Ghost Sign Harvest #4 – Illinois, Ohio, New York

As I continue across the country, I am photographing signs I already know about, and some that were unknown to me.  Frequently, the ones unknown to me are the best.

Revisiting Champaign, IL, I found some signs I knew about, and some I did not.  The Lee Work Clothes has been exposed by a tear down and is in great shape.

Also, in Champaign, IL, is this nice Owl Cigar / Coca Cola sign.

I went to Chenoa, IL (along the old US 66) to photograph this Selz Shoe sign, even though I suspected, correctly, that it is a muralized sign.  The newer paint is peeling off faster than the original paint.

However, also in Chenoa, IL, I found this wonderful multi-layer sign, unknown to me beforehand, that will require enhancement to decipher its contents.  This sign is a true example of a “ghost sign”.

Another sign unknown to me before i arrived is this America’s Cup Coffee sign in La Salle, IL.

This complex sign is also in La Salle, IL.  I don’t have the time to properly decipher it while driving across the US

I returned to Princeton, IL, to photograph this great sign for Carriages and Harness. For years, it has been partially covered by a banner. When i saw on Google Street View, photographed late last year, that the banner had been removed, this sign was high on my must-revisit list.

Springtime, in Wilmington, IL, provides nice flowers in front of a sign that I wanted to photograph. I was able to scoot around behind the various branches to get complete coverage.

I found this Ivory Soap sign in Brockport, NY, on Google Street View a couple of years ago just after I had driven by.  I was able to photograph it last night as the sun moved around the corner of this south facing sign.

Another sign, unknown to me, is this sign for Battle Ax tobacco and Gold Medal Flour – perfectly balanced “ghosts”.  I had to use my pole rig to photograph the sign over the edge of the adjoining building. It is located in West Unity, Ohio.

Ghost Sign Harvest #3

I’m so busy driving, photographing, and downloading photos that I don’t have much time to devote to posting.  Here are several from Oklahoma, Missouri, and Illinois.

I had been to Muskogee OK before, but, as usual, there were plenty of more signs to photograph.


There is a very nice sign on the wall, I think for tobacco, in this alley in Joplin, MO. I had photographed it last October, but there were bad shadows.  I was hoping for overcast, but it cleared up before i got there.  Since this is a south facing wall, and since it is past spring equinox, by waiting for the sun to “move” slightly north of the E-W orientation of the wall, I was able to photograph it in complete shade.  I wasn’t the only photographer out there.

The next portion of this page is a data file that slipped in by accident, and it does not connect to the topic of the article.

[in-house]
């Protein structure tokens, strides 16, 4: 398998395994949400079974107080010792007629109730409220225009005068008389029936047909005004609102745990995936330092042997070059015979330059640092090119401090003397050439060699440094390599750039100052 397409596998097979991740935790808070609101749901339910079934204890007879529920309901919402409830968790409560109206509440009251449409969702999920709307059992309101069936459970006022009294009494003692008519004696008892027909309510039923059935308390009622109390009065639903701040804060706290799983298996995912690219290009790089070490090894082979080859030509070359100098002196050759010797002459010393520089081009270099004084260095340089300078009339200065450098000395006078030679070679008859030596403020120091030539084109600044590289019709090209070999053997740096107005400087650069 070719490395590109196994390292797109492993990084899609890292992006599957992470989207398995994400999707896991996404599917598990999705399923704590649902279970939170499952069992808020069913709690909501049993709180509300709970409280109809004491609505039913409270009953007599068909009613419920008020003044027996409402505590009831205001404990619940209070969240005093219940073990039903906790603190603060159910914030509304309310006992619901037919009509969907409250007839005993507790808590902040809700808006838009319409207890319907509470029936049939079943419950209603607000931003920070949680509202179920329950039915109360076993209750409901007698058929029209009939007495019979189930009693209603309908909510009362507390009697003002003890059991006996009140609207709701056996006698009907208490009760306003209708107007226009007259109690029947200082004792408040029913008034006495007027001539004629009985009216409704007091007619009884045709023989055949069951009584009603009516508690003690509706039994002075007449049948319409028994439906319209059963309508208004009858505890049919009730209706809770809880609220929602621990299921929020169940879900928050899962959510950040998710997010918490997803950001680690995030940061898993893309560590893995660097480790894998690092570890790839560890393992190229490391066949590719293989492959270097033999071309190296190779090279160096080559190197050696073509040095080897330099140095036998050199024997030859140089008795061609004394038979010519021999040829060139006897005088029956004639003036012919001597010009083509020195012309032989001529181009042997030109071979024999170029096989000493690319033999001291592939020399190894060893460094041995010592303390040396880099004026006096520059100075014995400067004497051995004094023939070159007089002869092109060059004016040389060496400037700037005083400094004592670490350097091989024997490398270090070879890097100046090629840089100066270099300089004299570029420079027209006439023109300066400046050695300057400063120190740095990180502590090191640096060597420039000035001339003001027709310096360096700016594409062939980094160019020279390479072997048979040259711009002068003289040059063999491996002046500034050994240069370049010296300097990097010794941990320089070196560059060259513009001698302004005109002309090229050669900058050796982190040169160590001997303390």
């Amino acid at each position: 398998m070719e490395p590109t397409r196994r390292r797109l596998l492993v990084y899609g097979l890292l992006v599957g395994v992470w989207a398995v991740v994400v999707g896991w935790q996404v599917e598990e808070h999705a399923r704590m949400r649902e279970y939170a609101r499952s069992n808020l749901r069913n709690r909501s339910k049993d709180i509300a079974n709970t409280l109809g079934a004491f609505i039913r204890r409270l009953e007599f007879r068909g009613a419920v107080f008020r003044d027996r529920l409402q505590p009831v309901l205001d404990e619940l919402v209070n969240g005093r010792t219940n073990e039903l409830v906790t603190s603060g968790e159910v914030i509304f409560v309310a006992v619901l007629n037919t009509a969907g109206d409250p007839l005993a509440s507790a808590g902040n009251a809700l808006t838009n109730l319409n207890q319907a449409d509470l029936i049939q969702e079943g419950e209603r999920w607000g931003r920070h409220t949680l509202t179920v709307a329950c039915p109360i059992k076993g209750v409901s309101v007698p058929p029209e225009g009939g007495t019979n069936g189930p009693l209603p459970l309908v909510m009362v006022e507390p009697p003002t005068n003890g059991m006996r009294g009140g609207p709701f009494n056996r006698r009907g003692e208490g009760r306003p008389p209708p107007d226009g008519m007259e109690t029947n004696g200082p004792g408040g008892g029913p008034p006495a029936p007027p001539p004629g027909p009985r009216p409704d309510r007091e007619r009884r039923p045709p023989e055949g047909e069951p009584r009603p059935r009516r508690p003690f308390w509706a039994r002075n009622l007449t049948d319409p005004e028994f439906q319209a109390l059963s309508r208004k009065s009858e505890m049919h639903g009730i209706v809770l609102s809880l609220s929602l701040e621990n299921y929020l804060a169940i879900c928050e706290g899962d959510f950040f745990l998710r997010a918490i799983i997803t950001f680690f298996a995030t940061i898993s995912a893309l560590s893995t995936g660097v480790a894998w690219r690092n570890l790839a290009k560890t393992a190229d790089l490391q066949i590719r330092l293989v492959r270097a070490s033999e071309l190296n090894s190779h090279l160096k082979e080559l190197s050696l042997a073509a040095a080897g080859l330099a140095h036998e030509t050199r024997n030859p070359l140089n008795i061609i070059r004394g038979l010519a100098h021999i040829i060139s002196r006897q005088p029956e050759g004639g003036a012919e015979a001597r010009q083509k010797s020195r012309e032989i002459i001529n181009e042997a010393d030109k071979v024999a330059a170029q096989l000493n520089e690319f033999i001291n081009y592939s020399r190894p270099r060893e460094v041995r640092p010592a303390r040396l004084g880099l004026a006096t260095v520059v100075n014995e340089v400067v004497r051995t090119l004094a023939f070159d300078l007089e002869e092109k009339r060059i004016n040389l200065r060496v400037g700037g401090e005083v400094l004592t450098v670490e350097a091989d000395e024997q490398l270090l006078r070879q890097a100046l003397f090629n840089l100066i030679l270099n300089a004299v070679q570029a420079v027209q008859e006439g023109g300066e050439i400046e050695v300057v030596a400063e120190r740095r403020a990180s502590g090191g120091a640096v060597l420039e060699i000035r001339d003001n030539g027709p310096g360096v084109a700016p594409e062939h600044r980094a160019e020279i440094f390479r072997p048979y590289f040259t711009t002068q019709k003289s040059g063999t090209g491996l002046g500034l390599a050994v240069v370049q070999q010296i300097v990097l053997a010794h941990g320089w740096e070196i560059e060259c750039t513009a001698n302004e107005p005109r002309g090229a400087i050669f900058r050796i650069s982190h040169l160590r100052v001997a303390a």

There is a sign for Mail Pouch Tobacco in St. Elmo, Illinois, that appears to have been partially repainted.


One of the main ghost signs I wanted to photograph on this trip is this recently exposed sign for America’s Cup Coffee in Mattoon, IL.  I had been to Mattoon before, but it was still covered. I found it on Google Street View.

I shot close to one hundred individual images using my telephoto to stitch together and “preserve” this sign

I had photographed this other sign in Mattoon on a previous visit, but the lighting was better on this visit.

Ghost Sign Harvest #2 – Texas Panhandle and Oklahoma

I’m picking up some ghost signs that I had missed before, and doing a couple of reshoots.  Here is a beautiful ghost sign, in Nash, OK, for Kirkendall Shoes, including E-Z Walker brand.  I originally found it using Google Street View.  I had photographed this sign last October, but I needed to reshoot it with a nice overcast sky, so yesterday I got just that.  It required photographing it over a fence from both sides.

I really like the colors on this sign.  I also had to shoot around the metal shed.  I’ll assemble all of the images when I get home and make a single straight-on version.

There are plenty of other less attractive but still interesting signs, like this one for Chrysler-De Soto.

One of the main crops in the Texas Panhandle is cotton.  Here is an active Cotton Gin mill in Bula, TX.

And, of course, every town has its own Grain Elevator, like this one in Hitchcock, TX.

I drove over a rise at 75mph (the speed limit!) and almost had pork cutlets for dinner.  A mom Peccary with four piglets were right in the middle of the highway.  Fortunately, I was able to stop, and knew that there was no one behind me for miles. Mom finally got them to scramble off the road, so all ended well.

Another day of dark skies and severe storms illustrated by this aviation Vortac against the farmlands in the Panhandle.

Spring Ghost Sign Harvesting has Begun

Now that the Spring Equinox has past and the days are getting longer, I have begun a Ghost Sign Harvesting trip across the US.  I am planning to arrive in Providence RI in time for the April 20th show opening that includes one of my photos.  I left my wife and her visiting cousins at home while I go on a mad dash across the country.

One of the primary ghost signs I was hoping to get, and photographed yesterday, is this one in El Paso, TX.  It was exposed over a year ago.  “Buy your Winter Coal Now – We answer your burning questions.”  I was able to lift my camera over the protective fence and get the entire sign in very high resolution. I had been to El Paso before, but as usual, I was able to find even more signs on this visit.

One can estimate the age by the telephone numbers – 586 and 587.